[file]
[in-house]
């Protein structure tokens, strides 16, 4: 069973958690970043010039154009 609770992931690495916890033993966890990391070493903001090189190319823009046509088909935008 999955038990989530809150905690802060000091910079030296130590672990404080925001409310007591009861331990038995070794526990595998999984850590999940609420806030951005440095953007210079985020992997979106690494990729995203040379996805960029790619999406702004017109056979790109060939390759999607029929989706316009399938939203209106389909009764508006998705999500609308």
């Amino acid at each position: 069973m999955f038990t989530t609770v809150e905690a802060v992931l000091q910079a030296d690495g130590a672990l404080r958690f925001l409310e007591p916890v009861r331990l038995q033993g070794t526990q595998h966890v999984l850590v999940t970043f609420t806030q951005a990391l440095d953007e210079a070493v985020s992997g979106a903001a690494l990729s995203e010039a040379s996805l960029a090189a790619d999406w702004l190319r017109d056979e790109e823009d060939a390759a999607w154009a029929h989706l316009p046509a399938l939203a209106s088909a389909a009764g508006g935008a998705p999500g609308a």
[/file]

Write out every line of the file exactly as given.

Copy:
[in-house]
């Protein structure tokens, strides 16, 4: 069973958690970043010039154009 609770992931690495916890033993966890990391070493903001090189190319823009046509088909935008 999955038990989530809150905690802060000091910079030296130590672990404080925001409310007591009861331990038995070794526990595998999984850590999940609420806030951005440095953007210079985020992997979106690494990729995203040379996805960029790619999406702004017109056979790109060939390759999607029929989706316009399938939203209106389909009764508006998705999500609308």
């Amino acid at each position: 069973m999955f038990t989530t609770v809150e905690a802060v992931l000091q910079a030296d690495g130590a672990l404080r958690f925001l409310e007591p916890v009861r331990l038995q033993g070794t526990q595998h966890v999984l850590v999940t970043f609420t806030q951005a990391l440095d953007e210079a070493v985020s992997g979106a903001a690494l990729s995203e010039a040379s996805l960029a090189a790619d999406w702004l190319r017109d056979e790109e823009d060939a390759a999607w154009a029929h989706l316009p046509a399938l939203a209106s088909a389909a009764g508006g935008a998705p999500g609308a």